The holy month of Ramadan or Ramzan is almost here and Muslims across the world are eagerly waiting to sight the crescent moon. This year Ramadan is expected to begin from March 22 if the crescent moon is sighted in Saudi Arabia, UAE and other Muslim-majority nations on the evening of March 21. During Ramadan fasting, Muslims who observe the fast or roze, do not eat and drink from dawn to dusk and traditionally break their fast with a date. People with diabetes must be careful while fasting for long hours and seek advice from their healthcare expert regarding adjustment of their insulin dosage or changes in the diabetes medication. While fasting diabetics must monitor their blood sugar levels regularly as they are at risk of hypoglycaemia or hyperglycaemia. Sehri which is the first meal of the day before sunrise needs to be planned well to keep blood sugar levels in check. Adequate hydration, eating nutrient-dense foods and avoiding high-sugar and calorie-dense foods can help manage diabetes during the fast. (Also read: Ramadan 2023: Benefits of intermittent fasting during Ramadan)
“Ramadan is celebrated with month-long fasting during the daytime and having delicious meals early morning and during the night. When people fast for many hours each day, they may tend to indulge in overeating during morning and night meals which can be dangerous for diabetic patients. The food eaten during Ramadan can be fried, oily, and sweet which can raise blood sugar levels and pose dangerous risks like fatty liver, obesity, and hypertension,” says Dt. Vaishali Verma, Consultant- Nutrition and Dietetics, HCMCT Manipal Hospital, Dwarka.
RAMADAN FASTING: PRECAUTIONS FOR PEOPLE WITH DIABETES
Here are some tips to take care of your health as a diabetic patient this Ramadan:
Get enough sleep
One of the things that you should never compromise on is the hours of sleep.
“For our overall wellness, especially during fasting, a sufficient amount of sleep is essential. During Ramadan, you need to have Sehri, your pre-dawn meal, and need enough energy to carry through the day and not feel tired. It is, thus, advisable to wake up at least an hour earlier, freshen up, prepare, and have a meal properly and peacefully. It will help you digest the food and avoid digestive issues later,” says Verma.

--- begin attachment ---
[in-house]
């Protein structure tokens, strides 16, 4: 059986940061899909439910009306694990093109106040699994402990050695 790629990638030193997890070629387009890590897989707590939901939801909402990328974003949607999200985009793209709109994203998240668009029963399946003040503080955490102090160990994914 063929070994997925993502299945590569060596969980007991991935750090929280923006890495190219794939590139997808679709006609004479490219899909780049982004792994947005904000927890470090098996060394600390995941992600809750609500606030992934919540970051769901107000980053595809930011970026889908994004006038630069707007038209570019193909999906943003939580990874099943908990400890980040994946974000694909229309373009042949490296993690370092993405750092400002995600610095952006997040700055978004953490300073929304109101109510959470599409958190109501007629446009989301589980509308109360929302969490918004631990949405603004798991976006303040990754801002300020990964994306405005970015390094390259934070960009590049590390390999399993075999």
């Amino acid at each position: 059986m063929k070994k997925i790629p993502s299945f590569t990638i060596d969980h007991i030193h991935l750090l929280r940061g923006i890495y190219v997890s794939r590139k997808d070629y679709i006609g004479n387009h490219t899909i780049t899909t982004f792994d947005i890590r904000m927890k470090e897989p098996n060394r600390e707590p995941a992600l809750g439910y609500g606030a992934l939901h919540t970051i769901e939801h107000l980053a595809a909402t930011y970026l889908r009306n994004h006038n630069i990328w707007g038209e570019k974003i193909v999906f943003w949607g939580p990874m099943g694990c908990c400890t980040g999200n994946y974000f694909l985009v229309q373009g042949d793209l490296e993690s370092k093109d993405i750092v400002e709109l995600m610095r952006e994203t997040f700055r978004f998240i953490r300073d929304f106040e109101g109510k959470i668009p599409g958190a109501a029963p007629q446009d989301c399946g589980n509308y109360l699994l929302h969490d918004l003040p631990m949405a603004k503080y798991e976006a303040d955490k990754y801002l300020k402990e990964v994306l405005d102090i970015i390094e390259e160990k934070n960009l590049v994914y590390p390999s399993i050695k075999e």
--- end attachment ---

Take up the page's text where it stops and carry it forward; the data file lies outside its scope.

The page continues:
Hydrate yourself well before and after fasting
“Hydrating drinks are important for people who are fasting as dehydration is a common and serious risk faced especially by diabetic patients. Lemon water or nimboo pani, buttermilk, coconut water, melons, fresh fruit juices with less sugar, pomegranate molasses, locust bean drinks and rose sharbats help maintain proper body fluids and are quite refreshing and hydrating. Caffeinated drinks like coffee, tea may lead to loss of minerals and salts from the body hence can be avoid,” says Dr. G Sushma – Consultant – Clinical Dietician, CARE Hospitals, Banjara Hills, Hyderabad.
“A spoonful of yogurt after your sehri meal can work wonders for your health. Not only will it soothe the stomach, but it will also prevent acidity, and keep you safe from getting dehydrated throughout the day,” says Verma.
Open your fast with sugar-free drink
“For Iftar, open your fast with sugar free hydrating drink and then move on to eating in moderation. Steer away from foods that are high on fat content, carbs and salt like samosa, kebabs, poori. Opt for leafy vegetables, fruits, dry fruits and lean meats like skinless chicken, fish. Go for foods that are made with low fat cooking like baking, sustained steaming, grilling and shallow frying,” says Dr G Sushma.
Avoid the three S – salty, spicy, and sugary food
“Limit your spice, salt, and sugar intake during your sehri meal. The sodium in these foods helps maintain the fluid balance in your body. Consuming highly salty food can trigger thirst later as the water from the cells gets withdrawn,” says Verma.
“For Sehri, consume a well-balanced diet which includes fruits, vegetables, whole grain breads, legumes, lean protein, low sugar cereals, milk and juices,” says Dr G Sushma.
Monitor blood sugar levels
“Keep a close check on the blood sugar levels at regular intervals and regulate them before initiating the fasting. Those who take insulin should consult the doctor before fasting. The doctor may advice to increase the dosage of insulin or alter the dose timing. For those on medication, the doctor may advice to shift the medication timing to post sunset. People with co-morbidities like kidney diseases, heart ailments, high blood pressure, uncontrolled Type 1 diabetes should consult the doctor before fasting as they are at a high risk,” says Dr Sushma.